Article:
Background: There have been no precise evaluations of the effects of different durations of exposure to estrogen and progesterone pregnancy levels on mammary carcinogenesis risk. We examined such effects on the development of N-methyl-N-nitrosourea (MNU)-induced rat mammary carcinoma. Materials and Methods: Female Lewis rats were administered a single intraperitoneal injection of 50 mg/kg MNU at 28 days of age, and then were either left hormone-untreated (control group), or underwent subcutaneous implantation of a 21-day release pellet containing 0.5 mg 17β- estradiol and 32.5 mg progesterone (E/P pellet) at 42 days of age. The pellet was either replaced every 3 to 4 weeks throughout the experimental period (long-term E/P group), or was implanted only once (short-term E/P group). Circulating 17β-estradiol and progesterone levels in the serum, and expression of estrogen receptor (ER) a and progesterone receptor (PgR) in the normal mammary gland were measured. The rats were sacrificed when they developed a mammary tumor with a diameter of ≥1 cm, or when they reached the age of 29 weeks. Results: In rats implanted with a single E/P pellet, circulating 17β-estradiol and progesterone levels were significantly elevated 2 weeks after implantation, but returned to control levels 8 weeks after implantation; 17β-estradiol transiently reached pregnancy levels. In normal mammary glands of rats sacrificed at 29 weeks of age, both long- and short-term E/P treatment decreased the percentage of ERα- and PgR-positive cells. Rats that received long- or short-term E/P treatment had a decreased incidence of mammary carcinoma with a diameter of ≥1 cm, compared to control rats. However, when histologically detected microcarcinomas (diameter <1 cm) were included for comparison, the E/P- treated groups exhibited an abrupt increase in the number of microcarcinomas from 22 to 25 weeks after MNU injection. Although short-term E/P treatment significantly suppressed mammary carcinomas of all sizes, long-term E/P treatment had no cancer-suppressing effect. Conclusion: The duration of E/P treatment is an essential factor for the suppression of mammary carcinogenesis.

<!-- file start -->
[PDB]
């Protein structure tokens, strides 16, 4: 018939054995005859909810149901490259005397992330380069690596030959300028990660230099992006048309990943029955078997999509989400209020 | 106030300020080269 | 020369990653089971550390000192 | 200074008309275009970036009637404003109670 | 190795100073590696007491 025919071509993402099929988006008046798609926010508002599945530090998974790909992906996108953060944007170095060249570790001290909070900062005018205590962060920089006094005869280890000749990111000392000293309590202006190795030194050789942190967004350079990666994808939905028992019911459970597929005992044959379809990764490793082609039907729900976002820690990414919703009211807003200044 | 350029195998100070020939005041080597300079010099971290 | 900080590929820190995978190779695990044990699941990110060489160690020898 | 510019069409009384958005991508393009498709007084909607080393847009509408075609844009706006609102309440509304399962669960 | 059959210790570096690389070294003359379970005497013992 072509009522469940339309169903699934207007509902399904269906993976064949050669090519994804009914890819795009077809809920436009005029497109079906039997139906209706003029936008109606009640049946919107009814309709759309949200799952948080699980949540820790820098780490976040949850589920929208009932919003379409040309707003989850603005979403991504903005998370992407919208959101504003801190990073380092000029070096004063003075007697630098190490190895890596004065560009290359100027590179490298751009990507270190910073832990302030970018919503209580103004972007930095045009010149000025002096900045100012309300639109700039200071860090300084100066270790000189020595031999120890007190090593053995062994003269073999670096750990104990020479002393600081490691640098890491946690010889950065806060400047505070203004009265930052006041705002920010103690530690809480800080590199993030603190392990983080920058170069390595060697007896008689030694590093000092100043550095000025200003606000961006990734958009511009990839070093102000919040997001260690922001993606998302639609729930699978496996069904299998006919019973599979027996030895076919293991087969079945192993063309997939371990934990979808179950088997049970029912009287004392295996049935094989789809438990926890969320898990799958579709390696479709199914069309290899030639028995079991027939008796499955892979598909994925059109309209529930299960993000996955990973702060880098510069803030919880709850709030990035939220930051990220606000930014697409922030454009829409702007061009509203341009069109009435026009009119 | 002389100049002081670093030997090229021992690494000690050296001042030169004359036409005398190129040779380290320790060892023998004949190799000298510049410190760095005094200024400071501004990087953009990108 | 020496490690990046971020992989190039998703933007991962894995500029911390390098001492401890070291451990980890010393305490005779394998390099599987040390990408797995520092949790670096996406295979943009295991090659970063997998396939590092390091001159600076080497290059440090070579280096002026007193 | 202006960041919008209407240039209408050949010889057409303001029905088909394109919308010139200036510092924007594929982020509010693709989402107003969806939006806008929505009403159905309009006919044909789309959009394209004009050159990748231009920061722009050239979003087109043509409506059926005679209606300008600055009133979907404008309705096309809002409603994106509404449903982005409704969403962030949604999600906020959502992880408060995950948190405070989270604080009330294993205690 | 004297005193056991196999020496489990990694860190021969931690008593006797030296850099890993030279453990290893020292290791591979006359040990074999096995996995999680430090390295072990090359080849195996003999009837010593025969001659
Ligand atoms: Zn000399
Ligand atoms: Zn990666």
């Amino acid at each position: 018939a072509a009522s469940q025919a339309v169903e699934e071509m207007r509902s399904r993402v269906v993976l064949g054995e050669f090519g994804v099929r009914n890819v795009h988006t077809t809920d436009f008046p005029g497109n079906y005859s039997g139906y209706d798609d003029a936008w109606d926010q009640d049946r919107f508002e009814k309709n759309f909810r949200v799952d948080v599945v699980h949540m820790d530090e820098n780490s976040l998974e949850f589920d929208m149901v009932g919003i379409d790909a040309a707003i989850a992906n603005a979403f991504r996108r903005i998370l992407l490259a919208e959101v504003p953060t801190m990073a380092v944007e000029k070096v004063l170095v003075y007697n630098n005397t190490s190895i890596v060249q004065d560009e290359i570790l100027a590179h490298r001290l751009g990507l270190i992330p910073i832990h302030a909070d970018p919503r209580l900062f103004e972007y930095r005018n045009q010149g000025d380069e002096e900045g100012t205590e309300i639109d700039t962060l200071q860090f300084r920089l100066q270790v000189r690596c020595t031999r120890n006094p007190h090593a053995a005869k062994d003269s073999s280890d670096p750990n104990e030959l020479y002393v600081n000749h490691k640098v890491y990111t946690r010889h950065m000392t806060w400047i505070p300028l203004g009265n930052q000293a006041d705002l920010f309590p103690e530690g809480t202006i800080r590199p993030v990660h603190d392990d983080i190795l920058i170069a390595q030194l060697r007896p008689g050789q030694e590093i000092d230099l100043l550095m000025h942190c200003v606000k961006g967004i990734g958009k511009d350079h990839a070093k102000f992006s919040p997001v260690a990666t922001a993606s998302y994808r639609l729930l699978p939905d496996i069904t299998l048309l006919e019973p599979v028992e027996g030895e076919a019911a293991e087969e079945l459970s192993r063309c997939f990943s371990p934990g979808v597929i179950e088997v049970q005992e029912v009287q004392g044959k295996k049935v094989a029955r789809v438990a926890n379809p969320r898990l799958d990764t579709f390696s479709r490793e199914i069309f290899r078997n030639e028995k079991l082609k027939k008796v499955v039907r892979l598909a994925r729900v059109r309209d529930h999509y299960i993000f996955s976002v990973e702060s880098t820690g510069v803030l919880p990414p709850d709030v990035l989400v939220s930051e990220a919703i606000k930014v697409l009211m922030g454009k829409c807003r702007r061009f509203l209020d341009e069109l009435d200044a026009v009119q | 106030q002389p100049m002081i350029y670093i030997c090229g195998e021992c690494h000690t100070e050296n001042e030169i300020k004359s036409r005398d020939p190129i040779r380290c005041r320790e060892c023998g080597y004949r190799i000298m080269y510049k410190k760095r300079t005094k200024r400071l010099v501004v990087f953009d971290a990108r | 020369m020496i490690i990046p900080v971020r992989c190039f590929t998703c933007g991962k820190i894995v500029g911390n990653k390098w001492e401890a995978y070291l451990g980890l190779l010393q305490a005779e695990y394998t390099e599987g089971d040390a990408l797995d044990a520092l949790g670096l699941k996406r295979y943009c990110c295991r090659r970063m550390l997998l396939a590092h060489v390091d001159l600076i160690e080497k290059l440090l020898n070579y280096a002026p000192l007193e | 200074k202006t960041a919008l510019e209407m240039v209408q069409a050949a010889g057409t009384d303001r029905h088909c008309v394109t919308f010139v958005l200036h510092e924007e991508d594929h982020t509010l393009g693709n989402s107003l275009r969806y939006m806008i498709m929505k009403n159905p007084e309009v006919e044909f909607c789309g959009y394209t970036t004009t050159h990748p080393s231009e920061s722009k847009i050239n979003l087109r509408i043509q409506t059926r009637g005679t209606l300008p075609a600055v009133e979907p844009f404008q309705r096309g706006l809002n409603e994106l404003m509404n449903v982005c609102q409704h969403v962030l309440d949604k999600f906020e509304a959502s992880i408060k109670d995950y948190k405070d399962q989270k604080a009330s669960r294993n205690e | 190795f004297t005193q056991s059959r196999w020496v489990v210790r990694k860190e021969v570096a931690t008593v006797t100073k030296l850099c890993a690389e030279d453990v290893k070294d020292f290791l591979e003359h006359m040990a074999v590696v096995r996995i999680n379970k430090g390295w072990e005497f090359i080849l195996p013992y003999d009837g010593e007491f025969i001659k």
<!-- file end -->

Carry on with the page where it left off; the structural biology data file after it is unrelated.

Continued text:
|Number of pages||8|
|Issue number||6 B|
|Publication status||Published - Nov 2006|
All Science Journal Classification (ASJC) codes
- Biochemistry, Genetics and Molecular Biology(all)